If you have a coolant leak the level in the reservoir won’t get to the high fill mark, even when the vehicle is warm. If you notice low levels of coolant in the reservoir, take a minute and top it off before driving.

Check Your Hoses

If you’re even more convinced you have a leak, check your hoses. Hoses are the number one cause of coolant leaks.

Most vehicle cooling systems have 4 main hoses:

· Upper radiator hose
· Lower radiator hose 
· Heater hose (2)

If you detect a leak in any of the cooling system hoses, you’re in luck. They don’t cost much to replace and you can probably switch the culprit out by yourself. If the hoses look good, move on to the radiator.

Inspect the Radiator

So far, you’ve checked your coolant, watched for puddles of fluid under the car, and checked out the hoses. Now it’s time to get up close and personal with your radiator.

The simplest test for a leak in or near the radiator is the cardboard test.

Place a piece of cardboard under your car and check it in the morning. If the leak is in the radiator, you’ll see coolant on the cardboard.

The outside appearance of the radiator often tells the story as well.

If there’s a coolant leak, coolant and water escaping from the radiator can cause rust development. If you find rust spots, check also for visible signs of radiator fluid.

Mystery Solved

If you’re fortunate enough to find a leak without any further testing, you can move on to the next step.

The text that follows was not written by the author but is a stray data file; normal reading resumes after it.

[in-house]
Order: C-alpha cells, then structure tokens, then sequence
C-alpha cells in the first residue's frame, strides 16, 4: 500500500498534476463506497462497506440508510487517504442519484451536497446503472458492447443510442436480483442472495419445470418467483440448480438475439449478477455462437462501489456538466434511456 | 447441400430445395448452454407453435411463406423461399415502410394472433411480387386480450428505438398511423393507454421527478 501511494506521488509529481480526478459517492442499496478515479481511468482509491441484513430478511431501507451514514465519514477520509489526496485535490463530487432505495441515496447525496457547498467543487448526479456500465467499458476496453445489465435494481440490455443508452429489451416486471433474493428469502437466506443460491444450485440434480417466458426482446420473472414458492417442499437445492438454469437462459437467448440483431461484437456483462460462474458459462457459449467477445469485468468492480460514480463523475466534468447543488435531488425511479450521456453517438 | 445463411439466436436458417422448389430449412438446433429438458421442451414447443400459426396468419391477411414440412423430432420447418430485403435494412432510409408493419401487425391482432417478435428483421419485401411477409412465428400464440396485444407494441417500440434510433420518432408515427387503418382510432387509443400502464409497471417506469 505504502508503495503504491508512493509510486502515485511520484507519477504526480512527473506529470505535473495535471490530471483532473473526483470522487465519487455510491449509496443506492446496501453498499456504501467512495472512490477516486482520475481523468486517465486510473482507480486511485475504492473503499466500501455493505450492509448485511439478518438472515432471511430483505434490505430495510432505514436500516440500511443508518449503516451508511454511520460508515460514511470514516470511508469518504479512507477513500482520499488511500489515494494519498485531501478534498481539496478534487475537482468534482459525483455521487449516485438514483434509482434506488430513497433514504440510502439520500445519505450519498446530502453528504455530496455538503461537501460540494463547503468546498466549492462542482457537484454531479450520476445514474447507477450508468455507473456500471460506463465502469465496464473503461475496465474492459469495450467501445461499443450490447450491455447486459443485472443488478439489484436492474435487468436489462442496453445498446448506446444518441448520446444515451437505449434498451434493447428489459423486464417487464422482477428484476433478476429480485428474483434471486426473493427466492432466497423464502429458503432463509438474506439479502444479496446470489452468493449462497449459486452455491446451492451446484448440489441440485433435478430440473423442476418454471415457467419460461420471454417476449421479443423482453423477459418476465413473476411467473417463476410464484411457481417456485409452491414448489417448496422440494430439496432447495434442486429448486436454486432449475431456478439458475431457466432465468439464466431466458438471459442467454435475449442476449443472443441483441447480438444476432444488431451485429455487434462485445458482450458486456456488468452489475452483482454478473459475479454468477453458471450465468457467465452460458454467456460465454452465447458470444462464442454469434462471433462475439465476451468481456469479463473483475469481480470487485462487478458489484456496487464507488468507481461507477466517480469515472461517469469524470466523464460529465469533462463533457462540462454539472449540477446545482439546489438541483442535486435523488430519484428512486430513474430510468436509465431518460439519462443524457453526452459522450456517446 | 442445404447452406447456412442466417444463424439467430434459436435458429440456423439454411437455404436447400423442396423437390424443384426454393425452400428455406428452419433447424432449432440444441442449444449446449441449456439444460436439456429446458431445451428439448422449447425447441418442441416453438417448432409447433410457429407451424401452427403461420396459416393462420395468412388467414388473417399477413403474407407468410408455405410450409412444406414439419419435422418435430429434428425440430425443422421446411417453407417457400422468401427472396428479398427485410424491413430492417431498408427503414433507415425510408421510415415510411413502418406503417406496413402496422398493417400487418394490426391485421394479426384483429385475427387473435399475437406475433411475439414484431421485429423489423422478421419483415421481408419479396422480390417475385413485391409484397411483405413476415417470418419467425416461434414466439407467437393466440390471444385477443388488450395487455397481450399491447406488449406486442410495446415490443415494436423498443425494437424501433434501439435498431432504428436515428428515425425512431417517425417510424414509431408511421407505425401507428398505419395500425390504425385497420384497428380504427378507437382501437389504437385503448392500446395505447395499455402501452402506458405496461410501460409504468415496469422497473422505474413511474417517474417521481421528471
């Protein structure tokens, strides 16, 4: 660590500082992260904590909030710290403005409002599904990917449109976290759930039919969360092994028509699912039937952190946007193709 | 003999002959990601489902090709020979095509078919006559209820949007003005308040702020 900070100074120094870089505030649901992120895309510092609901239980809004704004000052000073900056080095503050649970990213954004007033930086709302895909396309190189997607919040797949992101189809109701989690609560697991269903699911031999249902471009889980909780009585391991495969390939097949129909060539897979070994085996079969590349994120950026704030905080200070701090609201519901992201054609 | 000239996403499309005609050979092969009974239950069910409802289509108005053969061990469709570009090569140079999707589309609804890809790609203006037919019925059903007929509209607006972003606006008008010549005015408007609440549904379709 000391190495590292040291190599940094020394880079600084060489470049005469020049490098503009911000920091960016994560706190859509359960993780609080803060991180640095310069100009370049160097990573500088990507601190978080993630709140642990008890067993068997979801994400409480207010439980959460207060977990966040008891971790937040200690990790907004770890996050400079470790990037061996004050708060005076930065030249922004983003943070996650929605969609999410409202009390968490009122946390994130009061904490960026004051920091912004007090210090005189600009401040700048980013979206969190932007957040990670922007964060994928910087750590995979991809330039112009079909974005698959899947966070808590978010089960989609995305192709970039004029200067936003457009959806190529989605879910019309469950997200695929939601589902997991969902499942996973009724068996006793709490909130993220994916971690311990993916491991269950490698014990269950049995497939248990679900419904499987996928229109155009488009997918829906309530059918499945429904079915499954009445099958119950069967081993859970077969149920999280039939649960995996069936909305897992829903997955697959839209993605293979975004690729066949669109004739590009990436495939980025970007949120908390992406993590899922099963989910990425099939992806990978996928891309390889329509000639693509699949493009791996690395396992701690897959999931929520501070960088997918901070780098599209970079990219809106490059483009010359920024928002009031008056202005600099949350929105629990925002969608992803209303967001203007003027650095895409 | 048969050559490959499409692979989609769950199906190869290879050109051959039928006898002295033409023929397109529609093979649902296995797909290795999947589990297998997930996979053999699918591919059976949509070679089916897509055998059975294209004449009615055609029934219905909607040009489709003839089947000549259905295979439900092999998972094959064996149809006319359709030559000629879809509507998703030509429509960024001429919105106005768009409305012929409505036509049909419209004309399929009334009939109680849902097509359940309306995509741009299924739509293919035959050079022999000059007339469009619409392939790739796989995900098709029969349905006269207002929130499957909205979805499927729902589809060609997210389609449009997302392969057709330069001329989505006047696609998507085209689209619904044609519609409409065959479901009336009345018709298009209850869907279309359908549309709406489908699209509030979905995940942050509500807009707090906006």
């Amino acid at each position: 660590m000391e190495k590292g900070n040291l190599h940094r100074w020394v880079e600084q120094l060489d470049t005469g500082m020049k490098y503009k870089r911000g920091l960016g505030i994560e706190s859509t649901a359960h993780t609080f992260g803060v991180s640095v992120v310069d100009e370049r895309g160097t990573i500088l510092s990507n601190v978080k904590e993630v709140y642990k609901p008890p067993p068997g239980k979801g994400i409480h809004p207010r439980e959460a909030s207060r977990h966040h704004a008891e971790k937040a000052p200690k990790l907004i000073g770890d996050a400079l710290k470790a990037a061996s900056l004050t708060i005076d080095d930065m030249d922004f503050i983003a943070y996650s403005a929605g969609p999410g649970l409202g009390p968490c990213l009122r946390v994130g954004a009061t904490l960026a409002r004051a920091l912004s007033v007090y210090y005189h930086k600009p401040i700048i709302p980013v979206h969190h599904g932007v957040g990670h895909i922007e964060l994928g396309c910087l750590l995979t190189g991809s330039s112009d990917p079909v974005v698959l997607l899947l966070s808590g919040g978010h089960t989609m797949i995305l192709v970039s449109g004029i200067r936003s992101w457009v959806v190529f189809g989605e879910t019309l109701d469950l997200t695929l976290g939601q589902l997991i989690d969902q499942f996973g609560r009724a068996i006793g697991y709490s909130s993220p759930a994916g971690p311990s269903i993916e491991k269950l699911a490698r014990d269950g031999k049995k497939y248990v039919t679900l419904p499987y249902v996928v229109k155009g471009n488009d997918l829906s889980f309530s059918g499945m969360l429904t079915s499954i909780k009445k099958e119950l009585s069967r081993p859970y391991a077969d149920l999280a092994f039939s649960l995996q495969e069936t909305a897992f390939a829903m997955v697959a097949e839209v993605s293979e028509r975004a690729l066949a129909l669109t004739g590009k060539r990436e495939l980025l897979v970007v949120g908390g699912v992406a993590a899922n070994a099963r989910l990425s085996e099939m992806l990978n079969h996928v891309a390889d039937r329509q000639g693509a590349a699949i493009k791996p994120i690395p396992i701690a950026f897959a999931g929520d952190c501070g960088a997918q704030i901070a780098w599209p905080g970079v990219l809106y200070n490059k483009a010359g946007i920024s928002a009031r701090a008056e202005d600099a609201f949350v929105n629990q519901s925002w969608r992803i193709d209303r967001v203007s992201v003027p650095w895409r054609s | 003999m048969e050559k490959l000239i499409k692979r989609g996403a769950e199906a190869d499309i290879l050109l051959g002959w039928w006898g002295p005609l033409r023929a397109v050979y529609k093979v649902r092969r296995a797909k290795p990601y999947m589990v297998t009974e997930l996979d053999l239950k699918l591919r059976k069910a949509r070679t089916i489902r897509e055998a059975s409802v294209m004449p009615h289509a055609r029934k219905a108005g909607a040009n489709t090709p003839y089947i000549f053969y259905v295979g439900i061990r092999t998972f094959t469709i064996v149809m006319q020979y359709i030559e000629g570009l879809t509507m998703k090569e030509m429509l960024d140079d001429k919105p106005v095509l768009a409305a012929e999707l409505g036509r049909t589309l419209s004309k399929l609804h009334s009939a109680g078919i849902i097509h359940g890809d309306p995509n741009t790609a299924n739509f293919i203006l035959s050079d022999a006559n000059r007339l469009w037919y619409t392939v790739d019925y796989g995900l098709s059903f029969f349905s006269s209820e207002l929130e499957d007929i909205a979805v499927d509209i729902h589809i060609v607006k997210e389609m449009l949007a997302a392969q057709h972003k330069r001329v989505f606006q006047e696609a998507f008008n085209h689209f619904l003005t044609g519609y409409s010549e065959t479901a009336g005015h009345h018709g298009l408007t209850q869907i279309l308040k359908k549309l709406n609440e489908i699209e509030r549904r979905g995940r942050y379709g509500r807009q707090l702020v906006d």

But first, aren’t you curious why a radiator springs a leak? Look where it’s located—at the front of your vehicle. The radiator takes a beating from rocks and other debris you pick up on the road.

Also, if you don’t flush it on a regular basis, it can develop corrosion from sludge build-up. Corossion often leads to coolant leaks.

A leaky radiator allows draining of your coolant to the point where your engine overheats. The good news? All it takes to avoid a costly engine repair is to plug up the leaks with a radiator stop leak product.

It’s Not the Radiator

If your radiator seems fine, consider the engine block. The engine block can develop small cracks, which allow a coolant leak.

You may feel like Sherlock Holmes at this point, but persistence pays off and can save you from a major repair bill.

If you think you could have a leak from the engine block, try a cooling system sealer before you go into an all-out panic. Cooling system sealers act like little detectives. They flow through the cooling system until they discover the leak or leaks. If you have multiple cracks in the cooling system, the sealer fills all of them in.

It’s quick and gets your car back on the road—probably for many more years.

Coolant Leaks Aren’t the End of the World

They can be hard to track down but if you’re diligent, you’ll eventually find a coolant leak. 

Most drivers panic when they see coolant on the ground or have an engine light ringing the alarm. Remain calm and go through the steps listed above.

Once you narrow down the leak, seal it up and forget it.

For more information on all of our cooling system products, click here.